Naia projects to address congestion
The government is studying the construction of new passenger terminals at the busy Ninoy Aquino International Airport (Naia), which alongside a current plan to increase utilization of its runways, would allow the country’s main air gateway to combat congestion.
Civil Aviation Authority of the Philippines (CAAP) deputy director general Rodante Joya said Friday that Naia was already reaching its saturation point, with its current passenger load at about 33 million passengers per year. He said it was possible to expand the airport further to accommodate 50 million passengers per year.
The four passenger terminals at Naia have a design capacity of 31 million passenger annually, The International Air Transport Association said in a previous report.
During CAAP’s first Philippine Aviation Summit, which ran from Sept. 24-25, Joya unveiled a proposal for a fifth passenger terminal, which will be located near Merville subdivision.
He said the government also needed to resolve legal roadblocks that would allow it to demolish the Philippine Village Hotel at the Naia complex and redevelop the area as an expansion of Naia Terminal 2.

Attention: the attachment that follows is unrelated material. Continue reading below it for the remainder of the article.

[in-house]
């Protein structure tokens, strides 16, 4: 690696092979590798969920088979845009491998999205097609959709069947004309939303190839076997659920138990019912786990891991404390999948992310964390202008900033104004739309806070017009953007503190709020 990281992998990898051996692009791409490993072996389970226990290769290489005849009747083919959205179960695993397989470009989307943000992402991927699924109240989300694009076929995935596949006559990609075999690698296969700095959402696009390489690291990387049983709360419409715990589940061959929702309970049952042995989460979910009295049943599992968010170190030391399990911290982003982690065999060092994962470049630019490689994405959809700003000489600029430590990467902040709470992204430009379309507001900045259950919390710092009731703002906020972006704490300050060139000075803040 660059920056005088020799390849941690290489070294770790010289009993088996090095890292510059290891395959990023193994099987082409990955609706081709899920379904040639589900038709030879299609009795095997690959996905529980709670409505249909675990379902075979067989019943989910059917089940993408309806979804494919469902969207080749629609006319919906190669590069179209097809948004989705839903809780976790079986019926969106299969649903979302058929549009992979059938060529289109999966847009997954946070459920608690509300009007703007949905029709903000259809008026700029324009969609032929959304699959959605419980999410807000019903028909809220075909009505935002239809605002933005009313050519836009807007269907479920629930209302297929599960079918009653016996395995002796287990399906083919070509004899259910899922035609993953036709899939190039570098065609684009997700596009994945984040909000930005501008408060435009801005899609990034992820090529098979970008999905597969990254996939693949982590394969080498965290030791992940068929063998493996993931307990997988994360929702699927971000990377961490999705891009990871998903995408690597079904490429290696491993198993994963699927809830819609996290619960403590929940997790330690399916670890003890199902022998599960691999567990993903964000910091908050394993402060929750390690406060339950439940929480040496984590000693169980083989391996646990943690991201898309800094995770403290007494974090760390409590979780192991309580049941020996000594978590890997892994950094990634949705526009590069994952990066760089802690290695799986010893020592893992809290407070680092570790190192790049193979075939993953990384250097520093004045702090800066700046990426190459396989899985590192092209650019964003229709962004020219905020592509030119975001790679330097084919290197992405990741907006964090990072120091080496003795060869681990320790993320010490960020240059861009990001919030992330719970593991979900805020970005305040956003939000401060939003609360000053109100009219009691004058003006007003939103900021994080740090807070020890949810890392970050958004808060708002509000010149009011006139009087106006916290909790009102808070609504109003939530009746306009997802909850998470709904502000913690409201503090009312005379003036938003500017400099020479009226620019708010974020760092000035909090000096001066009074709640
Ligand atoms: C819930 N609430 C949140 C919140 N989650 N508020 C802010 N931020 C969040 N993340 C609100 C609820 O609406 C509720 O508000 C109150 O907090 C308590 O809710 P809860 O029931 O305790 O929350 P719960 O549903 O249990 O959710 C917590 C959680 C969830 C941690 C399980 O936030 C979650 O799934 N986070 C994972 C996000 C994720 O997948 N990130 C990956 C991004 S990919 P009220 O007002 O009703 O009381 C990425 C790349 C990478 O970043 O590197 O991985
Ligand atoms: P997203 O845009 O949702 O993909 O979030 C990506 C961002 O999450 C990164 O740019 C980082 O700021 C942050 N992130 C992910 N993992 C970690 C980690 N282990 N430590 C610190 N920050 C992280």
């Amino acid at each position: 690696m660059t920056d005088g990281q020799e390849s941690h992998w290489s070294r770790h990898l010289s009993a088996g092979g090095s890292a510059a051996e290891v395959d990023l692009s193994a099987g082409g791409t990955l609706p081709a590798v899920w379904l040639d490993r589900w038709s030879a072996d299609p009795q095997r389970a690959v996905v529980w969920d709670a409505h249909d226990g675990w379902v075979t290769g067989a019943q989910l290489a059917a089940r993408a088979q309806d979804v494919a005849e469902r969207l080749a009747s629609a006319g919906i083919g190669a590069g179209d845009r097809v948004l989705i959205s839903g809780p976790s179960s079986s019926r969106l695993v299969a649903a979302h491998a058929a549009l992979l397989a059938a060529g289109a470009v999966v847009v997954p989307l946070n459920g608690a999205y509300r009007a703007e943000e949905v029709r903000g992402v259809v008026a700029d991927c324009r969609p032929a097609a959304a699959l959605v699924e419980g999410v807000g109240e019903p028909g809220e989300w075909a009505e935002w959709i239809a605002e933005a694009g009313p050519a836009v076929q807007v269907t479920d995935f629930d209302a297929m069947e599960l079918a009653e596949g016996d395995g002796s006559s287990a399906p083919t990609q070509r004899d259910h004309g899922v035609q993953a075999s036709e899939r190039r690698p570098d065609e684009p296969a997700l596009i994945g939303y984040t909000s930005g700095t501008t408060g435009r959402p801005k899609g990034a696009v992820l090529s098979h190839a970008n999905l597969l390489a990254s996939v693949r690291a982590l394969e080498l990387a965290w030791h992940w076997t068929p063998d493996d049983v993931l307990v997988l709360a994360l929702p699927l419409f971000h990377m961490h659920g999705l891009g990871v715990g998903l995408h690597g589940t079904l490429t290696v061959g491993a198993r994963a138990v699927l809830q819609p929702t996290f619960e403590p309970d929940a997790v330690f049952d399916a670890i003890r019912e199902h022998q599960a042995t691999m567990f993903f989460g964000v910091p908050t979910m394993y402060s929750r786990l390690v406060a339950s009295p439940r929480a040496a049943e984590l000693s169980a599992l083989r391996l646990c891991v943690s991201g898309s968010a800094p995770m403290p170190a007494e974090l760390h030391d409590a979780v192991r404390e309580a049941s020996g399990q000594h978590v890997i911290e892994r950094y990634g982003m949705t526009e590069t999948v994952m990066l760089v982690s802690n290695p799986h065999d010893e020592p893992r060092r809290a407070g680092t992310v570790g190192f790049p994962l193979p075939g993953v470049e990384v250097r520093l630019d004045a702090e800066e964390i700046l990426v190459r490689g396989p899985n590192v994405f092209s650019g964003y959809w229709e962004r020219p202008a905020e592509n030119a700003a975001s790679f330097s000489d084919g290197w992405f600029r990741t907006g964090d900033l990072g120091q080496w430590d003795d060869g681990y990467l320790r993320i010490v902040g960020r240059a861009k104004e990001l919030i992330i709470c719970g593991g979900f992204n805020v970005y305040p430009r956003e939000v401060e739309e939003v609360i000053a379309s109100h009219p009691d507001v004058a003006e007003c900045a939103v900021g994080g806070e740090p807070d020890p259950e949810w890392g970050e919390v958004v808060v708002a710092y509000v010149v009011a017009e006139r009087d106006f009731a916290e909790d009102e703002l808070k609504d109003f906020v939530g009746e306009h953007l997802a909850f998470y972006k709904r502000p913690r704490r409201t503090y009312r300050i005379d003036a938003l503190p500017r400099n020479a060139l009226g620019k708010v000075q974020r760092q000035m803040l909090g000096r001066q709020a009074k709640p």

He said those two projects would help Naia reach a capacity of 50 million passengers a year.
He added that they were already moving to decongest Naia’s runways, which are presently able to handle about 40 aircraft movements (landing and take-off events) an hour.
Recently, the Department of Transportation and Communications (DOTC) tapped British firm NATS to increase runway utilization at Naia.
The DOTC said the P66-million contract with NATS would increase hourly air traffic movement from the current 40 to 60, an increase of 50 percent. NATS would do this by “determining the optimal configuration for the airport’s intersecting runways,” the department said.
For the first six months, NATS will evaluate Naia’s current airspace, runway and terminal capacities; air traffic and surface operations; runway access points as well as air traffic control training.
The department said the contract with NATS, overall, would optimize runway capacity by cutting aircraft occupancy times; develop air traffic controllers’ surveillance capabilities through technology and determining needed alterations to access points, and maximize available airspace by reducing restrictions and making procedural improvements to tighten intervals between aircraft movements.
NATS provides air traffic navigation services to the world’s busiest single- and dual-runway airports: London Gatwick handles 53 air traffic movements (ATM) an hour and more than 250,000 flights a year, and London Heathrow handles 90 ATMs an hour and more than 470,000 flights a year.
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